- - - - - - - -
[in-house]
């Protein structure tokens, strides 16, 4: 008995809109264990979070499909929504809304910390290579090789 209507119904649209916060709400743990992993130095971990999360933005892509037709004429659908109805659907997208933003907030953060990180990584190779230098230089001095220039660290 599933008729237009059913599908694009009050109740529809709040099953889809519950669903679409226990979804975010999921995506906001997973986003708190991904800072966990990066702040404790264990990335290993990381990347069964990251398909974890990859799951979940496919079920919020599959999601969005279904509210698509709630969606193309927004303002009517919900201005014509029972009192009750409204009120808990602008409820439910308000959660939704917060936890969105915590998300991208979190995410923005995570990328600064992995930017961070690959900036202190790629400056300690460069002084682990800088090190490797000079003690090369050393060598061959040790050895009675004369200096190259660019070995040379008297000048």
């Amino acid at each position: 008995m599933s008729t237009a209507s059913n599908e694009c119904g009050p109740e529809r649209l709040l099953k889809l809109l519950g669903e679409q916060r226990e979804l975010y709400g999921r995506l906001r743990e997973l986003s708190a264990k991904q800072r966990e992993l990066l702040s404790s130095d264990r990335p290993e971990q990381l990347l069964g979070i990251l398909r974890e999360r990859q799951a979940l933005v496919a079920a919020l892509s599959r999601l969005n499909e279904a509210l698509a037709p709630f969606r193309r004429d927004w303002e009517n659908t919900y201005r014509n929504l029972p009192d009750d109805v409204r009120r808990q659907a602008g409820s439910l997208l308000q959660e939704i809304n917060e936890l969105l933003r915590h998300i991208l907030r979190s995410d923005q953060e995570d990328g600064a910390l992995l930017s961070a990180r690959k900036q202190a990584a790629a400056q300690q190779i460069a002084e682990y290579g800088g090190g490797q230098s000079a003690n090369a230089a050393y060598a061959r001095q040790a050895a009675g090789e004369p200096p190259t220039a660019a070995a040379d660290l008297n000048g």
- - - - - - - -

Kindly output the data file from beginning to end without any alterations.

[in-house]
């Protein structure tokens, strides 16, 4: 008995809109264990979070499909929504809304910390290579090789 209507119904649209916060709400743990992993130095971990999360933005892509037709004429659908109805659907997208933003907030953060990180990584190779230098230089001095220039660290 599933008729237009059913599908694009009050109740529809709040099953889809519950669903679409226990979804975010999921995506906001997973986003708190991904800072966990990066702040404790264990990335290993990381990347069964990251398909974890990859799951979940496919079920919020599959999601969005279904509210698509709630969606193309927004303002009517919900201005014509029972009192009750409204009120808990602008409820439910308000959660939704917060936890969105915590998300991208979190995410923005995570990328600064992995930017961070690959900036202190790629400056300690460069002084682990800088090190490797000079003690090369050393060598061959040790050895009675004369200096190259660019070995040379008297000048």
């Amino acid at each position: 008995m599933s008729t237009a209507s059913n599908e694009c119904g009050p109740e529809r649209l709040l099953k889809l809109l519950g669903e679409q916060r226990e979804l975010y709400g999921r995506l906001r743990e997973l986003s708190a264990k991904q800072r966990e992993l990066l702040s404790s130095d264990r990335p290993e971990q990381l990347l069964g979070i990251l398909r974890e999360r990859q799951a979940l933005v496919a079920a919020l892509s599959r999601l969005n499909e279904a509210l698509a037709p709630f969606r193309r004429d927004w303002e009517n659908t919900y201005r014509n929504l029972p009192d009750d109805v409204r009120r808990q659907a602008g409820s439910l997208l308000q959660e939704i809304n917060e936890l969105l933003r915590h998300i991208l907030r979190s995410d923005q953060e995570d990328g600064a910390l992995l930017s961070a990180r690959k900036q202190a990584a790629a400056q300690q190779i460069a002084e682990y290579g800088g090190g490797q230098s000079a003690n090369a230089a050393y060598a061959r001095q040790a050895a009675g090789e004369p200096p190259t220039a660019a070995a040379d660290l008297n000048g």